Font Playground is built for three groups of audiences.
The first group of audience is typographers and designers, who would like to play with fonts that are built with the latest font technologies, such as variable font. It is a playground to fully explore what these new font technologies can offer and how they can be beneficial to your creative workflow.
The second group of audience is me, as a Type Tool’s UI/UX designer. This is a playground for me to test UI experiments for variable fonts and other new upcoming font technologies. One of the key points to the success of new font technology is adoption by design tools, and furthermore, designers. How can design tool present variable fonts in a way that is useful but not too complicated to handle? I hope to find the answers with this playground.
The third group of audience is the type designers and foundries. This is a place to showcase the work-in-progress, cutting-edge font creations. It is a playground to see how fonts are being presented and used in future design tools. How fonts are used can also inform how fonts are made, and what standard should be defined.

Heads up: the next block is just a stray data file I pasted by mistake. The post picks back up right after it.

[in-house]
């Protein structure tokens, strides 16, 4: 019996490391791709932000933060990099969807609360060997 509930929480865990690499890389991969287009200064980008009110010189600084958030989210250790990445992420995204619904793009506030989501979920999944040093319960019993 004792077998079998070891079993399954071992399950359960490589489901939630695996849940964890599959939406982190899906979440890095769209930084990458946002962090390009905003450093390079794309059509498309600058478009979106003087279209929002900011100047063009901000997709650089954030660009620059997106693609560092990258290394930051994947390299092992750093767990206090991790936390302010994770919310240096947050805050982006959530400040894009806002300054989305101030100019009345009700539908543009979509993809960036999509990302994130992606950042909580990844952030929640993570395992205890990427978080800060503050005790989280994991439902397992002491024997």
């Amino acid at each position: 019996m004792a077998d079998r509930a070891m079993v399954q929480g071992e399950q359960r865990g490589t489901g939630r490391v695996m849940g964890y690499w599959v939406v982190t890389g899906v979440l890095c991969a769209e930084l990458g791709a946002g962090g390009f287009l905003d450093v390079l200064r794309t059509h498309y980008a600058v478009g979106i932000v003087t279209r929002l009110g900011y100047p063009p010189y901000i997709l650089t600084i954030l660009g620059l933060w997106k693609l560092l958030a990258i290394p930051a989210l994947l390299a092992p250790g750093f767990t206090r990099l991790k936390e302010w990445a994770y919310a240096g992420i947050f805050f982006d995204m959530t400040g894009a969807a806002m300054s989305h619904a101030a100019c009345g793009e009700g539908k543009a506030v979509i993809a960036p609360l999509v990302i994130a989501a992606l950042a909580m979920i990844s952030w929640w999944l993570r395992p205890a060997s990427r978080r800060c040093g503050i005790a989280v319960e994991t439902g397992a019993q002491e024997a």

This is a great introduction to variable fonts and it's a great playground to quickly see everything that you can vary in action. Adding multiple text lines looks like it will be landing soon.
Note: I believe this doesn't work yet in Firefox because they don't fully support Variable Fonts.
About Me: Paul Kinlan
I lead the Chrome Developer Relations team at Google.
We want people to have the best experience possible on the web without having to install a native app or produce content in a walled garden.
Our team tries to make it easier for developers to build on the web by supporting every Chrome release, creating great content to support developers on web.dev, contributing to MDN, helping to improve browser compatibility, and some of the best developer tools like Lighthouse, Workbox, Squoosh to name just a few.